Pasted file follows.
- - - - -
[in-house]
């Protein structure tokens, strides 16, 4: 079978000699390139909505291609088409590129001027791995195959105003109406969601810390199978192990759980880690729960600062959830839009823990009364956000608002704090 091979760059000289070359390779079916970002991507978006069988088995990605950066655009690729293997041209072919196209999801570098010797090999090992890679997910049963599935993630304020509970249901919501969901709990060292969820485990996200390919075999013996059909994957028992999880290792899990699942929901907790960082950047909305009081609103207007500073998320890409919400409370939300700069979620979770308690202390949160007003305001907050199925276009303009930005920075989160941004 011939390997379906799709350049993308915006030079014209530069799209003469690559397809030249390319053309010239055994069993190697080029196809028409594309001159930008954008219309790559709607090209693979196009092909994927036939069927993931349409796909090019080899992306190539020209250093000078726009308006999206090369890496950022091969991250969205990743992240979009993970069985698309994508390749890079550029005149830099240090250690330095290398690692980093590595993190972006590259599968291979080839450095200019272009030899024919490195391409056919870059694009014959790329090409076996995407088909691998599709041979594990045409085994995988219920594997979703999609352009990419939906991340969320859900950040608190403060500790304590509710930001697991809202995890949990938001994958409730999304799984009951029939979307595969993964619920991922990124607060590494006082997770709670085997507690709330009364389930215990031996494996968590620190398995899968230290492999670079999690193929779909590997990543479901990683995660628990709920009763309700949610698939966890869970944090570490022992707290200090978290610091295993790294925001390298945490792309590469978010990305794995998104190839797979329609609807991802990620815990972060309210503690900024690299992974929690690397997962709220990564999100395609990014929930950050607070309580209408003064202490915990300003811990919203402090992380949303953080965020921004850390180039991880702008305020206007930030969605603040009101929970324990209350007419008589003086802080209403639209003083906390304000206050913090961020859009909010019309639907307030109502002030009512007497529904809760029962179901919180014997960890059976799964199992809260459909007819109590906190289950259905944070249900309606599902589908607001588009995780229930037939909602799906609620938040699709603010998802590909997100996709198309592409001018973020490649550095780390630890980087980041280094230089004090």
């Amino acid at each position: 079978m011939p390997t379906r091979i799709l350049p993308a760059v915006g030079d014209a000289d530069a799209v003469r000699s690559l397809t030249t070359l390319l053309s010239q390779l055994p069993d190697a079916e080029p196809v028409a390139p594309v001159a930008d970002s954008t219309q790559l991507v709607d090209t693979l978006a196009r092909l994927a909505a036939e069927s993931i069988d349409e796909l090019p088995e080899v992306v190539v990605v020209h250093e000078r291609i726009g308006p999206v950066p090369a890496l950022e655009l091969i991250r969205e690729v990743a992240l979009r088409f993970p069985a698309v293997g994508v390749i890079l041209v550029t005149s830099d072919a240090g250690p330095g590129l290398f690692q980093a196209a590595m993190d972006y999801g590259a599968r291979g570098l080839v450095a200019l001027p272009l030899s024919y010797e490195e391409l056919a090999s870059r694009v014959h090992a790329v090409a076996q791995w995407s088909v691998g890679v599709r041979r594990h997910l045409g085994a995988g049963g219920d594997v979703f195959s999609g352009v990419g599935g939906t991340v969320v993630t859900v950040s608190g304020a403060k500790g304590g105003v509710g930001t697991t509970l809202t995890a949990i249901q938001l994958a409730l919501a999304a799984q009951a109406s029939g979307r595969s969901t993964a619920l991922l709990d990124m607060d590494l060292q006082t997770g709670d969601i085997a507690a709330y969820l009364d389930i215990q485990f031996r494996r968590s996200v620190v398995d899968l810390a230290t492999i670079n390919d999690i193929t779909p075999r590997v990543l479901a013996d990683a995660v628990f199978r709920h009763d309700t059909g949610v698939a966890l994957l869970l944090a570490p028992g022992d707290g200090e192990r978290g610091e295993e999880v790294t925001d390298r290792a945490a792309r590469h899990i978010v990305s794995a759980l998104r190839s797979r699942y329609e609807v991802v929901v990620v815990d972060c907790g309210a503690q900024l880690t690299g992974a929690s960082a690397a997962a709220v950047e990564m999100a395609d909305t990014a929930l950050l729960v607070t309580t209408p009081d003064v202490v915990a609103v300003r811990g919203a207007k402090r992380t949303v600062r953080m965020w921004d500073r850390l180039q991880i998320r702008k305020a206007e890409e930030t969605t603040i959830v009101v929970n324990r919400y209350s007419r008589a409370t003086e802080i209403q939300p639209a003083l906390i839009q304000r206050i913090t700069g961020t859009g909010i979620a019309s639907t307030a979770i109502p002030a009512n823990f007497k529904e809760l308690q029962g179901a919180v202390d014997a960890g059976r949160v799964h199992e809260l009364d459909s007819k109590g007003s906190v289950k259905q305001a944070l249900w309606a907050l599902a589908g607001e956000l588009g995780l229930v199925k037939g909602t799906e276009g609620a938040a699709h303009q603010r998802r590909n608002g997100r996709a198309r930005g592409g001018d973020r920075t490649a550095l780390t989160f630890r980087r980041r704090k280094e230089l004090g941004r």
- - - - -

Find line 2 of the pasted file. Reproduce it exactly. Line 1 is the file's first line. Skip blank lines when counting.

């Protein structure tokens, strides 16, 4: 079978000699390139909505291609088409590129001027791995195959105003109406969601810390199978192990759980880690729960600062959830839009823990009364956000608002704090 091979760059000289070359390779079916970002991507978006069988088995990605950066655009690729293997041209072919196209999801570098010797090999090992890679997910049963599935993630304020509970249901919501969901709990060292969820485990996200390919075999013996059909994957028992999880290792899990699942929901907790960082950047909305009081609103207007500073998320890409919400409370939300700069979620979770308690202390949160007003305001907050199925276009303009930005920075989160941004 011939390997379906799709350049993308915006030079014209530069799209003469690559397809030249390319053309010239055994069993190697080029196809028409594309001159930008954008219309790559709607090209693979196009092909994927036939069927993931349409796909090019080899992306190539020209250093000078726009308006999206090369890496950022091969991250969205990743992240979009993970069985698309994508390749890079550029005149830099240090250690330095290398690692980093590595993190972006590259599968291979080839450095200019272009030899024919490195391409056919870059694009014959790329090409076996995407088909691998599709041979594990045409085994995988219920594997979703999609352009990419939906991340969320859900950040608190403060500790304590509710930001697991809202995890949990938001994958409730999304799984009951029939979307595969993964619920991922990124607060590494006082997770709670085997507690709330009364389930215990031996494996968590620190398995899968230290492999670079999690193929779909590997990543479901990683995660628990709920009763309700949610698939966890869970944090570490022992707290200090978290610091295993790294925001390298945490792309590469978010990305794995998104190839797979329609609807991802990620815990972060309210503690900024690299992974929690690397997962709220990564999100395609990014929930950050607070309580209408003064202490915990300003811990919203402090992380949303953080965020921004850390180039991880702008305020206007930030969605603040009101929970324990209350007419008589003086802080209403639209003083906390304000206050913090961020859009909010019309639907307030109502002030009512007497529904809760029962179901919180014997960890059976799964199992809260459909007819109590906190289950259905944070249900309606599902589908607001588009995780229930037939909602799906609620938040699709603010998802590909997100996709198309592409001018973020490649550095780390630890980087980041280094230089004090």